Yes. The recommendation is to get comfortable with some French. So far I have the "yellow book" in German for route description, the "yellow guide" on lodgings from the Amis organization, and a couple iPhone map apps in French. Bon chemin!
I know you asked for English guides but here's my recommendation: http://www.csj.org.uk/product/chemin-de-st-jacques-de-compostelle-de-geneve-au-puy-en-velay/
I don't speak French or German but this guide worked out great for me.
Maps, elevations, kms, accommodations, and services. It's extremely informative, inexpensive, weight is 90g. It is strictly business, no history, no museums, no flora or fauna.
Buy it now and familiarize yourself with the layout and terminology and you will do great.
Peaceable Projects Inc. is a U.S.-based non-profit group that brings the vast resources of the wide world together with the ongoing needs of the people who live, work, and travel on the Camino de Santiago pilgrim trail network in Spain.
I never bought the Michelin Guide, just took a photo each morning of the daily route in another pilgrim's pamphlet. I believe it can be purchased in convenience or pilgrim stores along the route, and definitely from the cathedral shop in Le Puy when you first arrive (they have a lot of last minute route-specific items available in the cathedral).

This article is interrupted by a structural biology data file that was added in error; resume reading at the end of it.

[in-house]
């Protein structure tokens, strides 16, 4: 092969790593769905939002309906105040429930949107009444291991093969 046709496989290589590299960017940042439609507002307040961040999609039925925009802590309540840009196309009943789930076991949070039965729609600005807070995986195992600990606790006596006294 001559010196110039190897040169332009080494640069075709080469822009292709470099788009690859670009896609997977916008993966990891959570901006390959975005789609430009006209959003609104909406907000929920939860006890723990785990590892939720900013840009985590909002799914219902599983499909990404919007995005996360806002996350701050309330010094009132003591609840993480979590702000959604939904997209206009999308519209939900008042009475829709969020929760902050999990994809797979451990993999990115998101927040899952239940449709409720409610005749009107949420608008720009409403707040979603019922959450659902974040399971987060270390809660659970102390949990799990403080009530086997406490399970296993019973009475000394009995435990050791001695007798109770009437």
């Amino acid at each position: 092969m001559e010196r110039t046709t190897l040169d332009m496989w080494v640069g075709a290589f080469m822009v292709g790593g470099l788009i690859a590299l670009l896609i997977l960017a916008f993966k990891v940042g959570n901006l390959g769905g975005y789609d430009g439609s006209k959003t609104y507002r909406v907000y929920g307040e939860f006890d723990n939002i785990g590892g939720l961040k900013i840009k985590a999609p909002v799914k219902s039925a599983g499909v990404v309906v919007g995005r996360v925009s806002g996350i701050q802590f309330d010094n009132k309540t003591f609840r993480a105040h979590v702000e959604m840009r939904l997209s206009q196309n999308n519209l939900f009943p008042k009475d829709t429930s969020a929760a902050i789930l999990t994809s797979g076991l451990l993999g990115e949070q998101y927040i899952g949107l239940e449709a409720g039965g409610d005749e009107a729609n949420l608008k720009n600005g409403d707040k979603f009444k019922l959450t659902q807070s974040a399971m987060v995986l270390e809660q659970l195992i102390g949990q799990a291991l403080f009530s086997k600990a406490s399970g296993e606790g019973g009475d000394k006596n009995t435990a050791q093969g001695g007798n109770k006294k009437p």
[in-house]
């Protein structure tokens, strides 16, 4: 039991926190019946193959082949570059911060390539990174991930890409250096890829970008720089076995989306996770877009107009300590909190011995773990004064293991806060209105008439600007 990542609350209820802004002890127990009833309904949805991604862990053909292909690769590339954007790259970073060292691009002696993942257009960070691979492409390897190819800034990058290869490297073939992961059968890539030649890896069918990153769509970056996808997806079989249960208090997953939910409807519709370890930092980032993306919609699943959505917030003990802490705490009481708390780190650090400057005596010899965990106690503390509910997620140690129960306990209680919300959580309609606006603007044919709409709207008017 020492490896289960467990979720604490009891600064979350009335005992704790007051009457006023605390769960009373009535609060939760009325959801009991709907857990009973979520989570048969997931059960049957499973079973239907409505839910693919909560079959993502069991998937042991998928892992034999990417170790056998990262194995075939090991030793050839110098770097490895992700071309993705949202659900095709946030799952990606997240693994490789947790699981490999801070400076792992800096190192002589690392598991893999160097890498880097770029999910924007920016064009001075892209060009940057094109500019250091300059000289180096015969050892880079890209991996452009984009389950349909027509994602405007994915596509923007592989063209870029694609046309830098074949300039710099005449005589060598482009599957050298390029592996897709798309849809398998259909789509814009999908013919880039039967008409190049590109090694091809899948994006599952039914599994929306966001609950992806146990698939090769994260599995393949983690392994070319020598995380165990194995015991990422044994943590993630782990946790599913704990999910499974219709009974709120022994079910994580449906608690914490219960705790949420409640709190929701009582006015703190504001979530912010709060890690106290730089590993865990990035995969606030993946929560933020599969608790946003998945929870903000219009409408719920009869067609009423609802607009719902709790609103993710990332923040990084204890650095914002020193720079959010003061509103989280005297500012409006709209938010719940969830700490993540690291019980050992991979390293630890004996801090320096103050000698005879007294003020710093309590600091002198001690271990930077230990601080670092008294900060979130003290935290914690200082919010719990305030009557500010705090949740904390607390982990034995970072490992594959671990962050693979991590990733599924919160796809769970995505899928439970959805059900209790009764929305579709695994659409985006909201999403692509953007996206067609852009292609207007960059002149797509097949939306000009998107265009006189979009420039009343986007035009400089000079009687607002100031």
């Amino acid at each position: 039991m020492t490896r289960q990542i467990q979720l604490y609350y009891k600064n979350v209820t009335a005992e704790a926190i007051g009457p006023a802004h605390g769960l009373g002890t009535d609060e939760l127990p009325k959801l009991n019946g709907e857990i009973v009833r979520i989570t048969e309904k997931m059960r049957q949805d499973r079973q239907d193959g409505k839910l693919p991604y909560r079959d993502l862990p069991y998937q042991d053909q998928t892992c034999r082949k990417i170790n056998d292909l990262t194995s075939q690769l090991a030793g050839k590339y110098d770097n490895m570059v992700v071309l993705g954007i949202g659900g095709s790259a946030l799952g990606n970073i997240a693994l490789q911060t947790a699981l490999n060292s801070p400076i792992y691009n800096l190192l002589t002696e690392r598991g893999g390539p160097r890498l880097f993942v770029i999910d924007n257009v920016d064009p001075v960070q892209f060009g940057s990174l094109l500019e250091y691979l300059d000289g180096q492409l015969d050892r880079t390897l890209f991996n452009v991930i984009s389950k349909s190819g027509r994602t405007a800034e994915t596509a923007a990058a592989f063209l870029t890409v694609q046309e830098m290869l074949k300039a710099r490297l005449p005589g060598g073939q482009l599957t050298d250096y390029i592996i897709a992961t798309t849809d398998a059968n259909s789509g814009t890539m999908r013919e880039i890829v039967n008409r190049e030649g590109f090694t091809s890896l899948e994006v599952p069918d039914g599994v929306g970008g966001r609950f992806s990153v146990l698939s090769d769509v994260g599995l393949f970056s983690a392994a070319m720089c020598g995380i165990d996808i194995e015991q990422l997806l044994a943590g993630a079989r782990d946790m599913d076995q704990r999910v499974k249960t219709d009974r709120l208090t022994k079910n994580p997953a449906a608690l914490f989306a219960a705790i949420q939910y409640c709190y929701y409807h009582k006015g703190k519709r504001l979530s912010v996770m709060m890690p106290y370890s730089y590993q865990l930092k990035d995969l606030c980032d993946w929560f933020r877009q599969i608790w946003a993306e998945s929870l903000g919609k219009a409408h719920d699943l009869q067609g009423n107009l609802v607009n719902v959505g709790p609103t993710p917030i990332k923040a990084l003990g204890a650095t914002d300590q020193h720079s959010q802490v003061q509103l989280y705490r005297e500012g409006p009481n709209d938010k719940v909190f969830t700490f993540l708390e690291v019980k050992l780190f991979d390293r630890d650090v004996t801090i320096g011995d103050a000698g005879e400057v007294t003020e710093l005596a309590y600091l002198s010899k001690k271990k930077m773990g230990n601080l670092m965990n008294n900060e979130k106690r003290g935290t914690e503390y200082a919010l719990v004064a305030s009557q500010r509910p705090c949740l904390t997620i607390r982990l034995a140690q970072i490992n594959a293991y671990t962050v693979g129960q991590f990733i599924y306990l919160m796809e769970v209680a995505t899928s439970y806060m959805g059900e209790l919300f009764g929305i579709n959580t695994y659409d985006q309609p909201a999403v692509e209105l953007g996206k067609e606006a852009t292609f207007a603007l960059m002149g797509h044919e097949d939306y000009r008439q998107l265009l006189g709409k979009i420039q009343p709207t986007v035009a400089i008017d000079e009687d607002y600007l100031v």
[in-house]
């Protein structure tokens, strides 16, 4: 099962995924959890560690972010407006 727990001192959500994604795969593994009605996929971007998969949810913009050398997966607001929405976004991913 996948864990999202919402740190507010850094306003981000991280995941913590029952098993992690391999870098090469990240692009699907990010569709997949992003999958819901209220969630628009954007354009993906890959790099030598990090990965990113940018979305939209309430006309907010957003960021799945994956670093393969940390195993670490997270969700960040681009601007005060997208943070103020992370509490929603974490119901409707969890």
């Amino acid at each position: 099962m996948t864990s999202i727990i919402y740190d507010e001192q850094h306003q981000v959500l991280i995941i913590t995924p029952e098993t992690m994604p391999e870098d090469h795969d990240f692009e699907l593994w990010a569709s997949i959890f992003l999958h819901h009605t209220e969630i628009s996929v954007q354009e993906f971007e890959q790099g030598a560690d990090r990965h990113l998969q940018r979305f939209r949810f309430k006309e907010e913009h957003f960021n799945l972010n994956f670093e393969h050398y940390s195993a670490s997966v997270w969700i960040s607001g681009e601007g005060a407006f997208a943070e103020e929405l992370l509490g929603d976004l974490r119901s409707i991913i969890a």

I had this one downloaded onto my iPad. It is a good guide book with very detailed walking instructions, but the maps are rudimentary, so you will need to get some proper maps separately. (Alternatively, the GPS track of the trail can be found online, which can be downloaded directly onto your GPS app.) I hardly used this book though while walking from Aumont-Aubrac to Conques last year. That section of the trail was pretty well-marked and my intermediate French was more than enough for me to get by. I had planned my walk using a French guidebook which may not be of assistance to you.
Be aware there are two different (but connected) routes being discussed in this thread:
(1) the Via Gebennensis runs from Geneva to Le Puy
(2) the Via Podiensis runs from Le Puy to St Jean Pied de Port
The second section, from Le Puy onward, is much more heavily travelled and is covered by the Miam Miam Dodo, Cicerone, and Michelin guides. The first section is lightly travelled, and covered by the French-language and German-language guides from the Amis and Conrad-Stein.